Due to its monarchical tradition and feudal past, Spain treasures a very interesting heritage of castles and palaces. For having, we even have a type of old and stately construction specifically characteristic of Galicia, normally located in the countryside. These are the pazos, built with high ceilings; spacious bedrooms; large halls and an essential common element: stone. Its walls are always stone. In this Spanish region there are cataloged about 900 country houses although none as mysterious as the Casa Torre de Aldán.
Located in the parish of Aldán (San Cibrán, Pontevedra), the place is also known as Finca de Frendoal and is popularly called “the Enchanted Forest”. And it is that this small abandoned castle has ended up integrating itself into its surroundings in a way that seems to have been engulfed by the forest, which gives it a gloomy appearance. The walls are completely invaded by moss and climbing plantsas well as the benches in the garden.
In addition, there are no posters or information about it in the environment, only an imposing door and a dilapidated wall announce the arrival at the place. However, it should be noted that another aspect that gives the complex a halo of mystery is that, when the PO-315 road was built, the plot was divided in two.
the manor is medieval styledespite the fact that it was ordered to be built by the Counts of Canalejas in the 60s of the 20th century. It was destined to be a place for resting and hunting, attended by their family and friends. However, currently, it belongs to the municipality of Cangas.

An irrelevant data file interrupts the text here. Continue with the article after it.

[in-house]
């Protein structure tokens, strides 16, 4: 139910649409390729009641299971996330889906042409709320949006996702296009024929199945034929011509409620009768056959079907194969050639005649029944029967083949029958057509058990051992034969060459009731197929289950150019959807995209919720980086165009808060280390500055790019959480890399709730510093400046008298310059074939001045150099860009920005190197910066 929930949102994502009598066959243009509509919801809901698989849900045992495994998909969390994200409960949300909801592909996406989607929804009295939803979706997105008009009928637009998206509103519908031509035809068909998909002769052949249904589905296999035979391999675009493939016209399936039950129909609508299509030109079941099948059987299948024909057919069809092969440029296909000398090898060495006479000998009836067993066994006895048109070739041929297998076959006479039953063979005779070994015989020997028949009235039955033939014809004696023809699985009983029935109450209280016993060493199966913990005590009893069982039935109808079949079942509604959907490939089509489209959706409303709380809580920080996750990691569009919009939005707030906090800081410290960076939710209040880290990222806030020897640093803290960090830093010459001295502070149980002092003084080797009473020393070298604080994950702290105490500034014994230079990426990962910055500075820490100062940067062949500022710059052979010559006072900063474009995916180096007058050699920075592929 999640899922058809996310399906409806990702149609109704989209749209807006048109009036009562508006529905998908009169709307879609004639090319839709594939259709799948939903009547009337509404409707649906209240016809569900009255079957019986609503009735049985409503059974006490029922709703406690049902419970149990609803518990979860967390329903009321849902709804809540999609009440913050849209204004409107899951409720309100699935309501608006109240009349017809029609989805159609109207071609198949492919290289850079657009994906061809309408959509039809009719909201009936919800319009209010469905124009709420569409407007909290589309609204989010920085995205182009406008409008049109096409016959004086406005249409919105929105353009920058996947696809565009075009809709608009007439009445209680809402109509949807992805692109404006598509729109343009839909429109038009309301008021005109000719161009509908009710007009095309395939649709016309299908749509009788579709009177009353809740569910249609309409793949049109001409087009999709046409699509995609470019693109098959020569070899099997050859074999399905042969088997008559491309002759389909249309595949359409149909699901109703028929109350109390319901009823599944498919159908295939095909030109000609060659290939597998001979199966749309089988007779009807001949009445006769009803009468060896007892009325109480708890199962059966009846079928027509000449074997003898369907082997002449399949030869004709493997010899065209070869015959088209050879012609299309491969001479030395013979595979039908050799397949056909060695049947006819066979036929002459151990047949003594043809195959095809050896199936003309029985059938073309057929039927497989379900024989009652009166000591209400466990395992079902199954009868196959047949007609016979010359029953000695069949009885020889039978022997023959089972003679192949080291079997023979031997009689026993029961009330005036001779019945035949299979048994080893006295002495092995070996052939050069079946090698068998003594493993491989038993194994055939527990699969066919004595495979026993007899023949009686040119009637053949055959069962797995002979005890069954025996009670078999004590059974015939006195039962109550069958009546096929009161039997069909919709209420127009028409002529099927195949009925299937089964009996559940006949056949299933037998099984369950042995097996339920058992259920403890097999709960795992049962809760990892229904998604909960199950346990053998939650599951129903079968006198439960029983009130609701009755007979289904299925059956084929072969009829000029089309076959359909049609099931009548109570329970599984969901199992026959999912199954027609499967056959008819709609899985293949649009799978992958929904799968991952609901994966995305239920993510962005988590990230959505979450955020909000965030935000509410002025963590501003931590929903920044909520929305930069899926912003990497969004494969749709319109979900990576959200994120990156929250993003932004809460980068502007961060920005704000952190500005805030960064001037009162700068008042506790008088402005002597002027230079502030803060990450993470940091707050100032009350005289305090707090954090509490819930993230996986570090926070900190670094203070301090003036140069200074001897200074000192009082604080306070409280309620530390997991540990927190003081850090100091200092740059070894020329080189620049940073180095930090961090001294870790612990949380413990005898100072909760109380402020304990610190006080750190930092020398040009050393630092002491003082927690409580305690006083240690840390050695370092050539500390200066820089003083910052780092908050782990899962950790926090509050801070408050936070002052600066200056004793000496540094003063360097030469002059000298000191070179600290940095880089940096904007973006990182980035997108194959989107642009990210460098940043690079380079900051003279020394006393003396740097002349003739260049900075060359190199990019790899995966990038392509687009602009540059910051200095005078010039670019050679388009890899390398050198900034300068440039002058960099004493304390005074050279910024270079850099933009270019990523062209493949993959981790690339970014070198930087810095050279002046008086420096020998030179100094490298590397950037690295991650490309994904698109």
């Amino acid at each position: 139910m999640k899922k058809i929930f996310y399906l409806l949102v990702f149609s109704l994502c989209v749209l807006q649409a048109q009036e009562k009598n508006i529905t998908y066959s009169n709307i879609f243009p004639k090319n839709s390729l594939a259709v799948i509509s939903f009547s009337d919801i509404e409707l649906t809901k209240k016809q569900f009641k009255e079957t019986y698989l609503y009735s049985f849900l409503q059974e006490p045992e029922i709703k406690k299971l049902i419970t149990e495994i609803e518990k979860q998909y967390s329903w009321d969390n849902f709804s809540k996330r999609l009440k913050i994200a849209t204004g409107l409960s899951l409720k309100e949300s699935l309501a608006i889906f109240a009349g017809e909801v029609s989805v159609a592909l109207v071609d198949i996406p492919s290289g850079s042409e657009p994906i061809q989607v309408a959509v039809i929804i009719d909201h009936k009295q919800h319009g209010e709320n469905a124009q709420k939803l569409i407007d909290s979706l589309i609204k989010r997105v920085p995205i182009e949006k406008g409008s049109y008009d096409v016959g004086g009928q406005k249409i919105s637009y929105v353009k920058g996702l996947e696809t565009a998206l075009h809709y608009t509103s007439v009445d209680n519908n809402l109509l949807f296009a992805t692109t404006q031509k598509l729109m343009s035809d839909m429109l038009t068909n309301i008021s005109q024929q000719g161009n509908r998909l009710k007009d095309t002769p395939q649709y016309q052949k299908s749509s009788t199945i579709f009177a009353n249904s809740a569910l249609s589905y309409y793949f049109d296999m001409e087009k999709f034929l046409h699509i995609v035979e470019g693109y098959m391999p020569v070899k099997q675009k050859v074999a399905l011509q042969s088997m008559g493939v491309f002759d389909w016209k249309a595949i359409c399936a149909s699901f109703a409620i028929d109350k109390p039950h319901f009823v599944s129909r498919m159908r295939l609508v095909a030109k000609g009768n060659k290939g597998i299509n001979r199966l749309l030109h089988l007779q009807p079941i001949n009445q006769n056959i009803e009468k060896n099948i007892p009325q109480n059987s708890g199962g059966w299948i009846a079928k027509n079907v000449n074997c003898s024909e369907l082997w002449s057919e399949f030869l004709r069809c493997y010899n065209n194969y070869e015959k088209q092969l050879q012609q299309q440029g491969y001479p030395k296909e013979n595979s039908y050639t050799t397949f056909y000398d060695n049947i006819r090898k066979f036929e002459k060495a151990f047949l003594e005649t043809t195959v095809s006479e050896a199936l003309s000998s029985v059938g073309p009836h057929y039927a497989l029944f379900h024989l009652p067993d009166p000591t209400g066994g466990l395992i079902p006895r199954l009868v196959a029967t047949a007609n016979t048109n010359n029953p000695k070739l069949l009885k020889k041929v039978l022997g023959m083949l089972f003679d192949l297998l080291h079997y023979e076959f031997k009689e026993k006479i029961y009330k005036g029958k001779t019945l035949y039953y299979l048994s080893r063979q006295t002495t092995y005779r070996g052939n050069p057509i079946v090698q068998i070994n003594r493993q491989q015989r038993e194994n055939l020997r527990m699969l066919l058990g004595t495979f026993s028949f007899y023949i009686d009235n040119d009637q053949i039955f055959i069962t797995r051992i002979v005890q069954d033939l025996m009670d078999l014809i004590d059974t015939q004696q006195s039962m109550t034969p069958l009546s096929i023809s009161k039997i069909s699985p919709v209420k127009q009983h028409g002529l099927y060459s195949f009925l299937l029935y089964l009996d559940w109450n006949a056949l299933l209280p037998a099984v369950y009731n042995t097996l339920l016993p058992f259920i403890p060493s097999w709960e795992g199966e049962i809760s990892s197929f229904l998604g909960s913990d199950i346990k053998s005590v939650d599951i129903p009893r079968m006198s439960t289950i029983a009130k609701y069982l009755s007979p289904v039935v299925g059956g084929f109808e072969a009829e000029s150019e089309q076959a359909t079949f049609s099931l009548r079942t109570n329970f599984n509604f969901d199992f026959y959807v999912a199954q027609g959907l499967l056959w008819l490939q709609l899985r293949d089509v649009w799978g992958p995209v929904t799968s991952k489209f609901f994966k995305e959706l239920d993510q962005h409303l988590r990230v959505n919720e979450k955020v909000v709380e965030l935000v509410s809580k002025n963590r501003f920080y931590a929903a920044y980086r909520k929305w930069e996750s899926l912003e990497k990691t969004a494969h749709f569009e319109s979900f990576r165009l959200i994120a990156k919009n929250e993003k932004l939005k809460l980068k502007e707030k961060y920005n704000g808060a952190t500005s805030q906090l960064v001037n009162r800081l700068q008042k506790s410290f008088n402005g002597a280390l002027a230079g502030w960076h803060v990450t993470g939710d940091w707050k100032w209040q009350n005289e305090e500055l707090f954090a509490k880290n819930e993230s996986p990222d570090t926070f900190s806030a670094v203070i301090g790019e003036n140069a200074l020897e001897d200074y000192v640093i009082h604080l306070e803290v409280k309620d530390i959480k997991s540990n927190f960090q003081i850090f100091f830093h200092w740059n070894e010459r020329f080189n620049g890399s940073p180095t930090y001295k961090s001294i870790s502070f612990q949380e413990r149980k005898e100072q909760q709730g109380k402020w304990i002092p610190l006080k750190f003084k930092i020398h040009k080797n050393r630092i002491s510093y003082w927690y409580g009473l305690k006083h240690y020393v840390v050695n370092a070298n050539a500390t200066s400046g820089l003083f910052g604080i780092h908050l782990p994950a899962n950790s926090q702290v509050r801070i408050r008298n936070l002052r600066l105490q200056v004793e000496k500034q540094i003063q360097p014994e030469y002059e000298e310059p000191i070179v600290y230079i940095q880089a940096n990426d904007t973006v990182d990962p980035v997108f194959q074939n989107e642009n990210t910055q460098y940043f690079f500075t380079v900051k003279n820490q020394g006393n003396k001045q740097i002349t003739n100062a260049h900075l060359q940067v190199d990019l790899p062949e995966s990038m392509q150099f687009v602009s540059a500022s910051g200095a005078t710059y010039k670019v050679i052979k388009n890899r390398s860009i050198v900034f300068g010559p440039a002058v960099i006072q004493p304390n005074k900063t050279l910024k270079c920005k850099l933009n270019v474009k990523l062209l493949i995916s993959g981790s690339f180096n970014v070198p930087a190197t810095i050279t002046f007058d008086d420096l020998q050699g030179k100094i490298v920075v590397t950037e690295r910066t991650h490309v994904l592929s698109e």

To get there we can guide ourselves along the banks of the Orxas River, from where you can see the mediaeval bridge which gives access to the Enchanted Forest. Crossing an old washing place and following the course of the river, we will arrive at the gate of the farm.
The castle once had a drawbridge and preserves its grave. You can also see what was once a croquet field and a tower and some of the outbuildings that were not finished have remained standing to this day. However, it must be taken into account that its condition is not the best and it is necessary to visit the surroundings with care and caution.
Following the trail you will also reach an aqueduct that supplied water to the pazo. Its origin is Roman and it is believed that it was the favorite corner of the Countess of Canalejas, who baptized it as the Arch of the Countess. Originally it had two but only one of the arches is preserved and it is also one of the most Instagrammable spots in the place.
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Photos | istock
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